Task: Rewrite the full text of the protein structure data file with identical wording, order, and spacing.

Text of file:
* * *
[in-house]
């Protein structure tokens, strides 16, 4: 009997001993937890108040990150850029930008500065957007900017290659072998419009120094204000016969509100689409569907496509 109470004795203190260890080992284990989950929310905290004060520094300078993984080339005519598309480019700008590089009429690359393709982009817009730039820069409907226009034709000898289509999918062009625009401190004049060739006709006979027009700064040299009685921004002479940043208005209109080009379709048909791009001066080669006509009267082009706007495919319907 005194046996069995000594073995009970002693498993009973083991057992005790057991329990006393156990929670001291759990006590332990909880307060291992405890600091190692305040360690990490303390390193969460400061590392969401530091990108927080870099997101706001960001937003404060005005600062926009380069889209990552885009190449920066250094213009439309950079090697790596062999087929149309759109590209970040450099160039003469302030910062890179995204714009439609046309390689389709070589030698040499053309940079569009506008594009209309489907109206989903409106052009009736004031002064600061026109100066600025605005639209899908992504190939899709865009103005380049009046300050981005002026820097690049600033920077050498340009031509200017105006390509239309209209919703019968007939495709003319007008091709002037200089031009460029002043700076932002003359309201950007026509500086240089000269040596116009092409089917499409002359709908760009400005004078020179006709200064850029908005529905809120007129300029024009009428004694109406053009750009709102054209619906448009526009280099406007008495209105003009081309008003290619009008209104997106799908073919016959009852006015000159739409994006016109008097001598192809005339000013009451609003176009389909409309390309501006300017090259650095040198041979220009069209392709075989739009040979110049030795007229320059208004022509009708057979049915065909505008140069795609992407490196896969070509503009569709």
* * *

[in-house]
């Protein structure tokens, strides 16, 4: 009997001993937890108040990150850029930008500065957007900017290659072998419009120094204000016969509100689409569907496509 109470004795203190260890080992284990989950929310905290004060520094300078993984080339005519598309480019700008590089009429690359393709982009817009730039820069409907226009034709000898289509999918062009625009401190004049060739006709006979027009700064040299009685921004002479940043208005209109080009379709048909791009001066080669006509009267082009706007495919319907 005194046996069995000594073995009970002693498993009973083991057992005790057991329990006393156990929670001291759990006590332990909880307060291992405890600091190692305040360690990490303390390193969460400061590392969401530091990108927080870099997101706001960001937003404060005005600062926009380069889209990552885009190449920066250094213009439309950079090697790596062999087929149309759109590209970040450099160039003469302030910062890179995204714009439609046309390689389709070589030698040499053309940079569009506008594009209309489907109206989903409106052009009736004031002064600061026109100066600025605005639209899908992504190939899709865009103005380049009046300050981005002026820097690049600033920077050498340009031509200017105006390509239309209209919703019968007939495709003319007008091709002037200089031009460029002043700076932002003359309201950007026509500086240089000269040596116009092409089917499409002359709908760009400005004078020179006709200064850029908005529905809120007129300029024009009428004694109406053009750009709102054209619906448009526009280099406007008495209105003009081309008003290619009008209104997106799908073919016959009852006015000159739409994006016109008097001598192809005339000013009451609003176009389909409309390309501006300017090259650095040198041979220009069209392709075989739009040979110049030795007229320059208004022509009708057979049915065909505008140069795609992407490196896969070509503009569709």